Dirk Helbing

http://arxiv.org/abs/1504.03750


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Innovation Excellence | To Change your Organization, Change the Way you Bring Change

Innovation Excellence | To Change your Organization, Change the Way you Bring Change | City Building Networks | Scoop.it
The most effective approach to change does not start or end in the C-suite. It happens at the heart of the organization, where mid-level managers and their teams build the momentum to implement and lead change. Executives initiate and support change, the rest of the organization lead change.
Liz Rykert's insight:

I found this article from Innovation Excellence right up my alley. It describes the approach we have been taking with hospitals and other large organizations in clear and simple language.


I think you will find the reasons they cite for why people don't like change efforts will resonate. 


In essence the article describes the need to tap everyone in an organization, to everyone as a change agent. 

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Network Literacy: Essential Concepts and Core Ideas

Network Literacy: Essential Concepts and Core Ideas | City Building Networks | Scoop.it

Network science is a significant pathway into understanding many kinds of Big Data. Since its inceptions during the late 20th century it has been increasing its relevance to people's everyday life. Networks can help us to make sense of this increasingly complex world, making it a useful literacy for people living in the 21st century.


https://sites.google.com/a/binghamton.edu/netscied/teaching-learning/network-concepts 


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Brain Science: Can Training Change Your Corporate Culture? by Art Kohn : Learning Solutions Magazine

Some scandalous questions: What are the odds that your eLearning, by itself, will succeed at changing behavior? Put
another
way, “Does education matter?” Will teaching people new information really get them to behave in new ways? Art reveals
some research that lay hidden for years, although it opens insights into what does and does not cause groups of people to
change their behavior.
Liz Rykert's insight:

Love this article - which looks like the first in a series about changing behaviour in workplaces. It digs into some great research on how effective training programs are at *not* changing behaviour. Worth the read. 

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EngagingCities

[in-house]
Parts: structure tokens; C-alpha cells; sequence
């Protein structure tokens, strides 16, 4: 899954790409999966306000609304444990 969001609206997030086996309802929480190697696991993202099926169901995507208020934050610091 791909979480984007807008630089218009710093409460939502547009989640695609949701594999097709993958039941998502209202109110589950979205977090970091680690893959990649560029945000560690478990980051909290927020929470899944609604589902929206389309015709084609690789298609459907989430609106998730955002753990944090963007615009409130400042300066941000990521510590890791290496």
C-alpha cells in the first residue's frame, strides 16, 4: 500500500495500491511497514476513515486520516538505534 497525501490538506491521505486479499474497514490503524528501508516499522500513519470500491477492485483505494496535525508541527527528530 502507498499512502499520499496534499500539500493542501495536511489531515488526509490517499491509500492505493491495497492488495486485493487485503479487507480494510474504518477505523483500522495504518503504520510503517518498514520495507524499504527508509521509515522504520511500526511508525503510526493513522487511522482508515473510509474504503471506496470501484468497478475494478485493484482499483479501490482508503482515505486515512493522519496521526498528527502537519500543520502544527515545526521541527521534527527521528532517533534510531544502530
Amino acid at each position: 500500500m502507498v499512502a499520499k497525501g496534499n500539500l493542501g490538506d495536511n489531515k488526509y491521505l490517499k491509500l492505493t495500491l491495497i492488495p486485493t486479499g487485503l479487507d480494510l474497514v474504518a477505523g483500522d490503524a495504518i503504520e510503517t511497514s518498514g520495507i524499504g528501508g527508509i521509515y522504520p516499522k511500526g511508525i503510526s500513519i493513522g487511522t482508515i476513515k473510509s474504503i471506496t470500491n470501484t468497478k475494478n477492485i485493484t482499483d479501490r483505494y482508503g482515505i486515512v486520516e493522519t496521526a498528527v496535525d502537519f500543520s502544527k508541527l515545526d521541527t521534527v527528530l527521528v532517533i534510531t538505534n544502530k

EngagingCities | City Building Networks | Scoop.it
Liz Rykert's insight:

Great site for city builders! Focus is on community based planning and lots of other great resources for people who want ot engage in their cities and how they work.

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Leadership as Network Weaving

Leadership as Network Weaving | City Building Networks | Scoop.it
Networkweaving - Creating Stronger Communities from Deborah McLaren Thanks to Deborah McLaren for putting this slide show together that references the good work of June Holley, Chris Brogan, and Be...

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Multilayer stochastic block models reveal the multilayer structure of complex networks

In complex systems, the network of interactions we observe between system's components is the aggregate of the interactions that occur through different mechanisms or layers. Recent studies reveal that the existence of multiple interaction layers can have a dramatic impact in the dynamical processes occurring on these systems. However, these studies assume that the interactions between systems components in each one of the layers are known, while typically for real-world systems we do not have that information. Here, we address the issue of uncovering the different interaction layers from aggregate data by introducing multilayer stochastic block models (SBMs), a generalization of single-layer SBMs that considers different mechanisms of layer aggregation. First, we find the complete probabilistic solution to the problem of finding the optimal multilayer SBM for a given aggregate observed network. Because this solution is computationally intractable, we propose an approximation that enables us to verify that multilayer SBMs are more predictive of network structure in real-world complex systems.